I will warn, this film is not the best candidate for good ol’ fashioned family fun nor would I suggest it on a first date, however as Michael Pollen says early on, “The idea that you would need to write a book telling people where our food comes from is just a sign of how far removed we’ve become.” I first ask, why wouldn’t we want to know? But more importantly, why DON’T we know? Food, Inc. points out, because we’ve never asked, stating, “The industry doesn’t want you to know because if you did you may not want to eat it.”

Now from a film standpoint, of course all films, be it documentaries or narrative fictions are still subjective. One should always keep in mind to take a film’s contents with a grain of salt. Perspectives are held and what the filmmakers want us to know is told through shot selection and edit process.

That said, I don’t believe Food, Inc’s purpose is to just bash the food industry and hope the public doesn’t eat again. The film’s running theme is our right to know as consumers and demanding change. This is important to know because as Food, Inc.’s story unravels with beautiful interweaving shots of corn fields in Iowa to shocking footage of feces filled grow houses throughout the south, we should be demanding change.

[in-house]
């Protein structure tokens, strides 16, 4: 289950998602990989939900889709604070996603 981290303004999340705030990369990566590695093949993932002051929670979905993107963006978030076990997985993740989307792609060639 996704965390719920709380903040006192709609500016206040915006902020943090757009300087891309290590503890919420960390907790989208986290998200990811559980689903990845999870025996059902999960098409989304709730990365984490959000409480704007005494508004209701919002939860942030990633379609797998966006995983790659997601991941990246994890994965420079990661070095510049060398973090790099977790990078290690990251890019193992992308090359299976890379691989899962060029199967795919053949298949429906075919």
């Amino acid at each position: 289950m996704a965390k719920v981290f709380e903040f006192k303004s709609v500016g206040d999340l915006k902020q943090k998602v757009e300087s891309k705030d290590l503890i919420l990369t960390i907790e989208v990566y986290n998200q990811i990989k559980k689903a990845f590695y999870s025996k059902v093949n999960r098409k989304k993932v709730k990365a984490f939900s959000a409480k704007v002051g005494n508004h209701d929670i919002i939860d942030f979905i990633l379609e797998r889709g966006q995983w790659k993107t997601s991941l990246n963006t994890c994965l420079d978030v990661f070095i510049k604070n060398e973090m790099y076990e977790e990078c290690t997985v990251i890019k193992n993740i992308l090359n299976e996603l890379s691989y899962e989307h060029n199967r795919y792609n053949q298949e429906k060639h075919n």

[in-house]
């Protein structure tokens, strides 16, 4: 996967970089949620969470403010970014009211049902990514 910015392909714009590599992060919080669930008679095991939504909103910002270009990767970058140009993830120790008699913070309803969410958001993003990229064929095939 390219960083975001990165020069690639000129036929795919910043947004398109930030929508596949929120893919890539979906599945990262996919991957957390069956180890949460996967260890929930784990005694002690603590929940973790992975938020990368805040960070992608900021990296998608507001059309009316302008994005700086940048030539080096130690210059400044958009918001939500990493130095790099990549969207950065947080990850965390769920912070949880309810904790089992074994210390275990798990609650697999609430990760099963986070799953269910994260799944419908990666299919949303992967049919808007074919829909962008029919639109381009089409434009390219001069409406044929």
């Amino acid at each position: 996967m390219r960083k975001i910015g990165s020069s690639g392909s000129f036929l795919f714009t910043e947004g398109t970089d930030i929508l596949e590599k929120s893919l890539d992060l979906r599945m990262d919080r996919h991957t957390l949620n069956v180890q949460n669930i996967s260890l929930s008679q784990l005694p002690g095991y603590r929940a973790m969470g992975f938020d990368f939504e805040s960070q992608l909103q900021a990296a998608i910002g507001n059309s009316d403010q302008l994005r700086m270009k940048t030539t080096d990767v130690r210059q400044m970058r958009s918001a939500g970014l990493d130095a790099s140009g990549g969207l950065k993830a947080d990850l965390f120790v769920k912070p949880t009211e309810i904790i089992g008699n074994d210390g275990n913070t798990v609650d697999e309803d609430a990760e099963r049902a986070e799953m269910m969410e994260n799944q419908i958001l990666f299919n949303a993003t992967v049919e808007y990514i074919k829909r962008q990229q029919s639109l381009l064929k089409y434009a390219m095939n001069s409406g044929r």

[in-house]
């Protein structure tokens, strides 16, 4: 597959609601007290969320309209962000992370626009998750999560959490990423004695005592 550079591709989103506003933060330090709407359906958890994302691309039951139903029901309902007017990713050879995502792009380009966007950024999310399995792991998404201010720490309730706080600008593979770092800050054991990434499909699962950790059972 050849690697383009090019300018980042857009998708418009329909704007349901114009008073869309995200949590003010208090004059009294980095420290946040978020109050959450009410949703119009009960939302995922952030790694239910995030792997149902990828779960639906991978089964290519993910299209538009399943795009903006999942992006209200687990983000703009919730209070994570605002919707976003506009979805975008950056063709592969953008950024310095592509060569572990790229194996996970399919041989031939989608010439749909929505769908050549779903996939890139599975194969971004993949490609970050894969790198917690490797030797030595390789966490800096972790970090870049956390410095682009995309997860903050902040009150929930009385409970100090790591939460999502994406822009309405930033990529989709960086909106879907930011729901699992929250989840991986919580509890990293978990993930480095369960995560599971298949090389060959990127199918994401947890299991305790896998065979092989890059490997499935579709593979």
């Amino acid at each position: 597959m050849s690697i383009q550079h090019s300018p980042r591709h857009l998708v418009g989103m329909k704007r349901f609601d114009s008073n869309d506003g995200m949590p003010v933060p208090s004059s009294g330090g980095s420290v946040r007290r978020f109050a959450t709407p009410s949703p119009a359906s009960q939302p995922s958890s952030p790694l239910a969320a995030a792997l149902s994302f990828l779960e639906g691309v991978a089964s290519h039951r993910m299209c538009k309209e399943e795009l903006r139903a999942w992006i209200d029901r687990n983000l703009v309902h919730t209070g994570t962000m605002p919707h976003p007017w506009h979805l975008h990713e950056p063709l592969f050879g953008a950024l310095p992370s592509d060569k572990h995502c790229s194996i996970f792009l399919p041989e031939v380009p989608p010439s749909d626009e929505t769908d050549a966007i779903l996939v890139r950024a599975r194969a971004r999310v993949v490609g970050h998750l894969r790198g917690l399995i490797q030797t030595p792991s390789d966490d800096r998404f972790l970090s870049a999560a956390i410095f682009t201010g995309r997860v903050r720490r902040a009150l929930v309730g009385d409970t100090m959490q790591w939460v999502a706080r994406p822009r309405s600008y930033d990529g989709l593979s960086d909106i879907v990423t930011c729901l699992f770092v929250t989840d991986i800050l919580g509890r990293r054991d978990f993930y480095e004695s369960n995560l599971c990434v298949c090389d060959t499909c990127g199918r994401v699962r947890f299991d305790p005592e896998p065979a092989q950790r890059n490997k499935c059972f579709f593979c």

As Food, Inc. delivers its questions, it layers its answers successfully. There are plenty of first account interviews given by science experts, grow house farmers and undocumented workers all juxtaposed with shot images and archival footage. For example, Food, Inc. reminds its viewers of past and not so past, food poison outbreaks by showing news anchors covering stories from 1993 to 2007. Remember E. coli outbreaks in our meat and spinach? The salmonella in our tomatoes and peanut butter? Food, Inc. helps to show how one has absolutely EVERYTHING to do with the other.

With all the shocking facts Food, Inc. states about the food industry, it’s always good to question the validity and sources. I did at times wonder where subjects have been getting certain stated facts and numbers, but that doesn’t mean I discredit it. They all make sense. However, an image of a chicken, belly up, panting for breath in an over stuffed, confined grow house is something I don’t have to question. The images are disturbing. The images are real. The images speak volumes of what I thought I knew.

Beyond that, what Food Inc really wants us to realize is that the food industry is powerful, but only as powerful as the consumer dollar makes them. Food, Inc gives more than enough support and reason to purchase organic, wholesome and sustainable foods, free of growth hormones, preservatives and pesticides. Why wouldn’t we want to eat this? Ever wonder why chips cost more than carrots? This film has the answers. Farmer Troy Roush, Vice President of American Corn Grower’s Association says, “People need to start demanding good wholesome food from us and we’ll deliver, we promise. We’re very ingenious people, we’ll deliver.”